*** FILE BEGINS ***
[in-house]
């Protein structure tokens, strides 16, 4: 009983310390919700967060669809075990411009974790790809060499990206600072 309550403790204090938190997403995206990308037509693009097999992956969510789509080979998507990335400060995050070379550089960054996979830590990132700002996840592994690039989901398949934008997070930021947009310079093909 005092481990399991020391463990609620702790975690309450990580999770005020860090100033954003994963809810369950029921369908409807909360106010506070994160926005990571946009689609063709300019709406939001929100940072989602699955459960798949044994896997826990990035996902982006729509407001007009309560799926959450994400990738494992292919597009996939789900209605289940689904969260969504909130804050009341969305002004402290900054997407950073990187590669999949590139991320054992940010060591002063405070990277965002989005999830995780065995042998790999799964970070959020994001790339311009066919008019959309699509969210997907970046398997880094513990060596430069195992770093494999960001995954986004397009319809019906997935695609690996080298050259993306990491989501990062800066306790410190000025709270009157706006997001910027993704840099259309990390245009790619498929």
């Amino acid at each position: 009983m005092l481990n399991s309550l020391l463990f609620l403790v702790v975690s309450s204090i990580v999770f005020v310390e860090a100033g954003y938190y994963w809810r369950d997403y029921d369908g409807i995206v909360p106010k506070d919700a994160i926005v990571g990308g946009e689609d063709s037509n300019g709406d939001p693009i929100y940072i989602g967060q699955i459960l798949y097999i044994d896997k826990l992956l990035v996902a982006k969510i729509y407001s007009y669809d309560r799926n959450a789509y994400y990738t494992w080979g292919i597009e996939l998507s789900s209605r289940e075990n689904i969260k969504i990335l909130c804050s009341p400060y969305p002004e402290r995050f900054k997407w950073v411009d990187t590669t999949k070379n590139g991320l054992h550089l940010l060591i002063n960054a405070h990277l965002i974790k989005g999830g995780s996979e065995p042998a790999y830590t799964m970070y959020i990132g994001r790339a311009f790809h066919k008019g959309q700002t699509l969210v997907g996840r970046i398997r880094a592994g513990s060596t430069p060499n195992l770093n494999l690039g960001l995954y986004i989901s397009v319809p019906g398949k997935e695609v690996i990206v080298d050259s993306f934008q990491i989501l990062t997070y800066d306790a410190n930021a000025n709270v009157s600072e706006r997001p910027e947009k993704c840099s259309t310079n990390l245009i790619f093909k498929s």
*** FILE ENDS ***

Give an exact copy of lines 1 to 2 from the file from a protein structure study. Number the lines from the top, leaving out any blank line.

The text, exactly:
[in-house]
């Protein structure tokens, strides 16, 4: 009983310390919700967060669809075990411009974790790809060499990206600072 309550403790204090938190997403995206990308037509693009097999992956969510789509080979998507990335400060995050070379550089960054996979830590990132700002996840592994690039989901398949934008997070930021947009310079093909 005092481990399991020391463990609620702790975690309450990580999770005020860090100033954003994963809810369950029921369908409807909360106010506070994160926005990571946009689609063709300019709406939001929100940072989602699955459960798949044994896997826990990035996902982006729509407001007009309560799926959450994400990738494992292919597009996939789900209605289940689904969260969504909130804050009341969305002004402290900054997407950073990187590669999949590139991320054992940010060591002063405070990277965002989005999830995780065995042998790999799964970070959020994001790339311009066919008019959309699509969210997907970046398997880094513990060596430069195992770093494999960001995954986004397009319809019906997935695609690996080298050259993306990491989501990062800066306790410190000025709270009157706006997001910027993704840099259309990390245009790619498929």